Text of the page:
The new owners of the Sapphire Springs Motor Camp are planning to greatly improve the pool and camp facilities, and work through a coordinated pest management process with Wild about NZ to improve local biodiversity. Recent surveys with visiting school groups revealed the presence of the usual array of animal pests – plenty of rodents, possums and sightings of stoats. There are also many different weed species occupying areas where the tree canopy is open and along track margins.
Despite a huge number of improvements planned for the camp the Anderton family have not wasted any time getting pest management underway. After GPSing the walking tracks and a training session on the use of possum traps the family team are underway. http://www.wildaboutnz.co.nz/projects/sapphire-springs-reserve/After possum numbers are reduced to a low level rodent control will begin, hopefully in time for the next nesting season.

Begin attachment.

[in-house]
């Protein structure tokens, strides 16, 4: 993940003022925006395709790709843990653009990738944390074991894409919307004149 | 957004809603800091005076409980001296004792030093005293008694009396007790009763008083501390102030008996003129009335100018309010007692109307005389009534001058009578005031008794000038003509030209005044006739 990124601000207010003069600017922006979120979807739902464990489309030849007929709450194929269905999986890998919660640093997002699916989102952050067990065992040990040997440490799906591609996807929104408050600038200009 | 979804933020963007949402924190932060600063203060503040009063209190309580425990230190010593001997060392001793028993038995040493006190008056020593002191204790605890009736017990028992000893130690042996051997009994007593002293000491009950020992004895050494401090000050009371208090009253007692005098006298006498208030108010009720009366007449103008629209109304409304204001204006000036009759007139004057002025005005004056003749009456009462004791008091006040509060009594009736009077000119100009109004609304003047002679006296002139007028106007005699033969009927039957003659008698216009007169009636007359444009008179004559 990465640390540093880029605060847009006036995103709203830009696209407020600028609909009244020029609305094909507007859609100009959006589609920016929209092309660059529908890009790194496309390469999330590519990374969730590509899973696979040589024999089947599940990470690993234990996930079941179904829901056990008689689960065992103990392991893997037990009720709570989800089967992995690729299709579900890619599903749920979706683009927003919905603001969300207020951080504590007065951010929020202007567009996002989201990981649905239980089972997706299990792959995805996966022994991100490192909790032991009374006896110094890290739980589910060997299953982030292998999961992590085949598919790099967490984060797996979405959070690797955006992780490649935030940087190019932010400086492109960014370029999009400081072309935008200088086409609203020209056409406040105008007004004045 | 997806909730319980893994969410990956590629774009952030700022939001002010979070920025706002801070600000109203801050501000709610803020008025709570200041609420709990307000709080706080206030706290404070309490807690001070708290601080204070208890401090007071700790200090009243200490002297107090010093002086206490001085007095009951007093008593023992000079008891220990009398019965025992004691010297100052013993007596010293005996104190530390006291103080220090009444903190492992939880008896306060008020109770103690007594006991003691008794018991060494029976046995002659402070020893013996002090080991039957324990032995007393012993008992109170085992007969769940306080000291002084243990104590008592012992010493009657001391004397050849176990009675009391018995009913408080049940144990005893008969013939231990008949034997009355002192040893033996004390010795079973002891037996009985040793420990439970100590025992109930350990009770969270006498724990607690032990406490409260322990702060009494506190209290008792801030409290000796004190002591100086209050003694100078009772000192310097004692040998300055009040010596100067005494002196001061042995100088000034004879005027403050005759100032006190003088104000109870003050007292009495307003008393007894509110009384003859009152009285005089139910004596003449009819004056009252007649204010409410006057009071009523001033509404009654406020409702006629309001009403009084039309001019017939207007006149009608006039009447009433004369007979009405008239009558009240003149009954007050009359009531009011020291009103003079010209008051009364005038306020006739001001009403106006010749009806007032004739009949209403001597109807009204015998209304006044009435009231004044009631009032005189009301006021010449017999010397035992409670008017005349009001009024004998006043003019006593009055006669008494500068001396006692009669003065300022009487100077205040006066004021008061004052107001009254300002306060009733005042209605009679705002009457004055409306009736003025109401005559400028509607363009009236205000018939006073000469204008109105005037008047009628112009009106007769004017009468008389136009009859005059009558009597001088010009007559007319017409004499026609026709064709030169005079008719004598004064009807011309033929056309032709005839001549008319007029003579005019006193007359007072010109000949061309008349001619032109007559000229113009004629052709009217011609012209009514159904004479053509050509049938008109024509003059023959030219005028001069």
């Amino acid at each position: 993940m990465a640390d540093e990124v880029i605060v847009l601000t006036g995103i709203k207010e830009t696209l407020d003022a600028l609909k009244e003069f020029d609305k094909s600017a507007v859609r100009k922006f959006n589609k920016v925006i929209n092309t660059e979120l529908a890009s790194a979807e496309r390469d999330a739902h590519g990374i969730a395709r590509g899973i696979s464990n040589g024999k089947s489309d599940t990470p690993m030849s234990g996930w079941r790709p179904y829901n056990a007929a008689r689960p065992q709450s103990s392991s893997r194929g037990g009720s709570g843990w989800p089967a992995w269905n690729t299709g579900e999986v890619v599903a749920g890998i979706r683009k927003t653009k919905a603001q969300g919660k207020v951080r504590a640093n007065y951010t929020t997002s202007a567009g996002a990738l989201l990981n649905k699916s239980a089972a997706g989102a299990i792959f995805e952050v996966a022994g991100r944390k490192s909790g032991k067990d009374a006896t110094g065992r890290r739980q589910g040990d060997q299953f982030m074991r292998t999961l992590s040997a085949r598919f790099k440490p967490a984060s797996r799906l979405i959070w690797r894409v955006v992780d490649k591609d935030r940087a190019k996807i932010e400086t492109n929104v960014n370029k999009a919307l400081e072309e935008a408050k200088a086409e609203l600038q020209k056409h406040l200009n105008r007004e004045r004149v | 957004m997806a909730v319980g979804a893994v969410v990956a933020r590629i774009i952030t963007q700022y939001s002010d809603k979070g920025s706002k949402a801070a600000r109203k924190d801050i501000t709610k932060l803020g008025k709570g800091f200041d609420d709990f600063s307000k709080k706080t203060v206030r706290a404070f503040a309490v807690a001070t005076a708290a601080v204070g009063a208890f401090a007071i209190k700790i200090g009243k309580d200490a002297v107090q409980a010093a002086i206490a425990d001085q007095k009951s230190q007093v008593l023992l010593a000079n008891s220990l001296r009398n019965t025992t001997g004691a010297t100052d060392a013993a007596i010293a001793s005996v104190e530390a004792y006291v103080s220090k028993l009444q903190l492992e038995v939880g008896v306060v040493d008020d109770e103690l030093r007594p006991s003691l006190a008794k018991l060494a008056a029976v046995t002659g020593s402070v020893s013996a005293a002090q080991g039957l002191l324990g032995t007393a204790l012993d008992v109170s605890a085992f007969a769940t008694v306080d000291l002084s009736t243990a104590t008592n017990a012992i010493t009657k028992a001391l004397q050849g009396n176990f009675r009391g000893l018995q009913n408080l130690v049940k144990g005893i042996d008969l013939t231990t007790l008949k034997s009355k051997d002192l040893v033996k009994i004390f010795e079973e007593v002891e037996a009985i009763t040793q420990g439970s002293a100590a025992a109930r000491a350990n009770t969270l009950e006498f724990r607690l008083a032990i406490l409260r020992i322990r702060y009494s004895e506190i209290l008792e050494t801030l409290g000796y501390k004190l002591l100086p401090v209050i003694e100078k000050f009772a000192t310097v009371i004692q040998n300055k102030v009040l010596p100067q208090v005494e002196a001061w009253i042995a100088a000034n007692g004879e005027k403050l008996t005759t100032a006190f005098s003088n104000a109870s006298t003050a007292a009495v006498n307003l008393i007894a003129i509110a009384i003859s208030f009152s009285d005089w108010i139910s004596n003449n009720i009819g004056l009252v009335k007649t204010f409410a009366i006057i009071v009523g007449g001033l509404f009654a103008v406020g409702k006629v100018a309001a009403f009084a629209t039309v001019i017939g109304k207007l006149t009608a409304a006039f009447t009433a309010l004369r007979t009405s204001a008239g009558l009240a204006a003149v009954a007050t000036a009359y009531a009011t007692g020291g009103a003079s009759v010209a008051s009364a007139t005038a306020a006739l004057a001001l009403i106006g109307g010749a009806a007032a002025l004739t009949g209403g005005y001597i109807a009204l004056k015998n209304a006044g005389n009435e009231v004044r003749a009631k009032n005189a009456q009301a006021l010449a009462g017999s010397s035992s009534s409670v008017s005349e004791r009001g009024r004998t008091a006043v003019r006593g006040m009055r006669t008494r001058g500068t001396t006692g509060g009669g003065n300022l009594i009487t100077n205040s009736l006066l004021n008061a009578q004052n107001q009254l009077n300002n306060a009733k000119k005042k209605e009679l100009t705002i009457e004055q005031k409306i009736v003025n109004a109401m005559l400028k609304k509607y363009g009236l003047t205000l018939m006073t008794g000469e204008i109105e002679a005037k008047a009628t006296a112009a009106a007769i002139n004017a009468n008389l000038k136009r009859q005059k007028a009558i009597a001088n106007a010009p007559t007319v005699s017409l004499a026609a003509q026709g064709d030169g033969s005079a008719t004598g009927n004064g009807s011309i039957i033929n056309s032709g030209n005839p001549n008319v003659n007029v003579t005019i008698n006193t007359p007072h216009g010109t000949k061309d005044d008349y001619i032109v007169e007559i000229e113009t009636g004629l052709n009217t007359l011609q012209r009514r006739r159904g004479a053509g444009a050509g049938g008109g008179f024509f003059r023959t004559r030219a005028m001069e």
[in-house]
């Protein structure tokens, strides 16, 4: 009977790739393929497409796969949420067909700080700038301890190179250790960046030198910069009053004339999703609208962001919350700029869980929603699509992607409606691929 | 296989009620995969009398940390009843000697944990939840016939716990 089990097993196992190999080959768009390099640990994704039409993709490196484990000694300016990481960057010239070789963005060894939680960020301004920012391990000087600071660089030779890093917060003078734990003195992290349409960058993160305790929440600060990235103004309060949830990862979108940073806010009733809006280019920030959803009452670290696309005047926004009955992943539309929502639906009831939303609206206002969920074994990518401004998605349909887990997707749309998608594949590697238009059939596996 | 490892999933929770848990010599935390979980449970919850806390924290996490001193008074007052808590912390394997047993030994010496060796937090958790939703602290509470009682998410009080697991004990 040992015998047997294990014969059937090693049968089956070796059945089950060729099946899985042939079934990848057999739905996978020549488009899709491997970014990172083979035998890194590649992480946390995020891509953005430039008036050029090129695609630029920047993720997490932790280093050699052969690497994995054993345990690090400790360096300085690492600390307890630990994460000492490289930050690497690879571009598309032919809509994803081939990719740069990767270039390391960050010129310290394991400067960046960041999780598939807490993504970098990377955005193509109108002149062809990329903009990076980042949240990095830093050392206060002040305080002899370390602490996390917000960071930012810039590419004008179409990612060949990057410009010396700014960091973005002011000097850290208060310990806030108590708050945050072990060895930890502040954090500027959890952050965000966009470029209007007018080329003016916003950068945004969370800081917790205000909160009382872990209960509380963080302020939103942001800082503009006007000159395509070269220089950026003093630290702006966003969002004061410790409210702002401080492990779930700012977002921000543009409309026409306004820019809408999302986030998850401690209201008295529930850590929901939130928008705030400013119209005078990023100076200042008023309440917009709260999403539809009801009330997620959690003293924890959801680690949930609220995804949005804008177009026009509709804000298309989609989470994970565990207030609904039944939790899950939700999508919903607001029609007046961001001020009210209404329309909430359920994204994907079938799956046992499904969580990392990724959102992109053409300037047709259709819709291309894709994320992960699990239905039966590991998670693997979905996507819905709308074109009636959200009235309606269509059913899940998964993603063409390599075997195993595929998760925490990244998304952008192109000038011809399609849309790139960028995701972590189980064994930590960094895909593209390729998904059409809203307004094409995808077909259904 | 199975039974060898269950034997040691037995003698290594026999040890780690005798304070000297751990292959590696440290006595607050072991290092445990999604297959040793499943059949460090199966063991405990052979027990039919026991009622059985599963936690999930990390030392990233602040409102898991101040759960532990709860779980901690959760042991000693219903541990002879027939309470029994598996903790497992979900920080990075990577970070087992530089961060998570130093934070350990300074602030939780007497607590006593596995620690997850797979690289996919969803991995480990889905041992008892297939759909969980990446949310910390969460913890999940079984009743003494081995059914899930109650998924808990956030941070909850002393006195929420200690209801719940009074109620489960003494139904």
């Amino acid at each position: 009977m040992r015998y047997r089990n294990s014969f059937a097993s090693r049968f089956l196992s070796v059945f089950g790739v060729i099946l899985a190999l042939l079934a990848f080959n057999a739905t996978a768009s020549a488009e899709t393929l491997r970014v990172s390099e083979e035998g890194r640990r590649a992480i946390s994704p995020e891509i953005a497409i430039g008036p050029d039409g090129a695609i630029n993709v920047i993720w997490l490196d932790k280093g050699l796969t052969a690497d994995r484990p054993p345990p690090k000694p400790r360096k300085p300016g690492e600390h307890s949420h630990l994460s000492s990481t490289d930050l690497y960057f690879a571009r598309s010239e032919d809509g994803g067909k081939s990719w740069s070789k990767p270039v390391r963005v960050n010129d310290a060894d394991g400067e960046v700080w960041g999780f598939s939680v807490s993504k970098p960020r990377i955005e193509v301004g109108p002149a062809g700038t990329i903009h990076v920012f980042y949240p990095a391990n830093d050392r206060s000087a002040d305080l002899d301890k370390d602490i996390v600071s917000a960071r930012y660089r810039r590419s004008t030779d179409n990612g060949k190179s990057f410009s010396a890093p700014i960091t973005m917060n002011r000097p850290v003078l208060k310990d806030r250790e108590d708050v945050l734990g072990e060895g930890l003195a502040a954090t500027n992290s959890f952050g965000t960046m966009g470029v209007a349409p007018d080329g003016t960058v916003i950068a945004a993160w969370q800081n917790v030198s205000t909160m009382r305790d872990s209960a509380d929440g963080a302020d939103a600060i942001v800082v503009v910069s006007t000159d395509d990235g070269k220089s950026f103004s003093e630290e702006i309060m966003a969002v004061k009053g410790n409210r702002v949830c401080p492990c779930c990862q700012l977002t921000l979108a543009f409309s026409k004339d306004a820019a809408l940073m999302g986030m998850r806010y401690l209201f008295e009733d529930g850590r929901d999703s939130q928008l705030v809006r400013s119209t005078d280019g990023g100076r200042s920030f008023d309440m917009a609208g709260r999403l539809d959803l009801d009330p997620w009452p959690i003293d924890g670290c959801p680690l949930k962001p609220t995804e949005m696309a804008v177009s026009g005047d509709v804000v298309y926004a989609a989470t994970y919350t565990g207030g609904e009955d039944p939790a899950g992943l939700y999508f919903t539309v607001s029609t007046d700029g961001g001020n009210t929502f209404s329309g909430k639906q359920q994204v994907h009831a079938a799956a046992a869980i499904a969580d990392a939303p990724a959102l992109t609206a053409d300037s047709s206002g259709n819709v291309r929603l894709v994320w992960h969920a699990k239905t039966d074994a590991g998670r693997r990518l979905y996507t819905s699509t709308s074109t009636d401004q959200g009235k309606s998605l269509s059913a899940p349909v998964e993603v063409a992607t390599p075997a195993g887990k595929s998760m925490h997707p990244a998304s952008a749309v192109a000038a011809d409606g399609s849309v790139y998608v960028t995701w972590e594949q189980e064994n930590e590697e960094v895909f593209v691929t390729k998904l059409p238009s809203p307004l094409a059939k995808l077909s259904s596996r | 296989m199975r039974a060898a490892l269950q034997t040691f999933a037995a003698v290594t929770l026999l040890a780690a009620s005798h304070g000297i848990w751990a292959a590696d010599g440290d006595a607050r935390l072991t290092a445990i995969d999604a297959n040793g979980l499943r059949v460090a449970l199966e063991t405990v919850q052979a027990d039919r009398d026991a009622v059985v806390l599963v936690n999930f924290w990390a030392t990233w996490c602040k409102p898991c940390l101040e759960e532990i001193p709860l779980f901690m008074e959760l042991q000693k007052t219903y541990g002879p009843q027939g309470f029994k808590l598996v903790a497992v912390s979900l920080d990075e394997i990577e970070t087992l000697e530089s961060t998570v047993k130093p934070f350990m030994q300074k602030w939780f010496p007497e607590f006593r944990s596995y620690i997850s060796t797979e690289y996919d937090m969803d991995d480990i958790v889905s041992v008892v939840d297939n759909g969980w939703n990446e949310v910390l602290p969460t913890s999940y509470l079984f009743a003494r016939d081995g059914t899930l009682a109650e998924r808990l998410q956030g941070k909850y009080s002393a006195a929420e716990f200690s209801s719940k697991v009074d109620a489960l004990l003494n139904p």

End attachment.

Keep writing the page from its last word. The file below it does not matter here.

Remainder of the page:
The reserve contains some very interesting natural features which local school groups use for their environmental studies. The rocky stream is very accessible and ideal for stream life surveys and the regenerating bush contains representatives of most of the species found within the Kaimai forest, including the regionally threatened native fern Hypolepsis dicksoniodes. There are other botanical highlights too including a very old puriri tree (aged by a visiting expert at around
600 years) and a thicket of kauri rickers near an escapement that offers a great view over the stream valley. There are also many fine examples of the effects of invasive weeds on the bush are also abundant! Bird calls are currently few and far between but there are regular sightings of kereru and tui.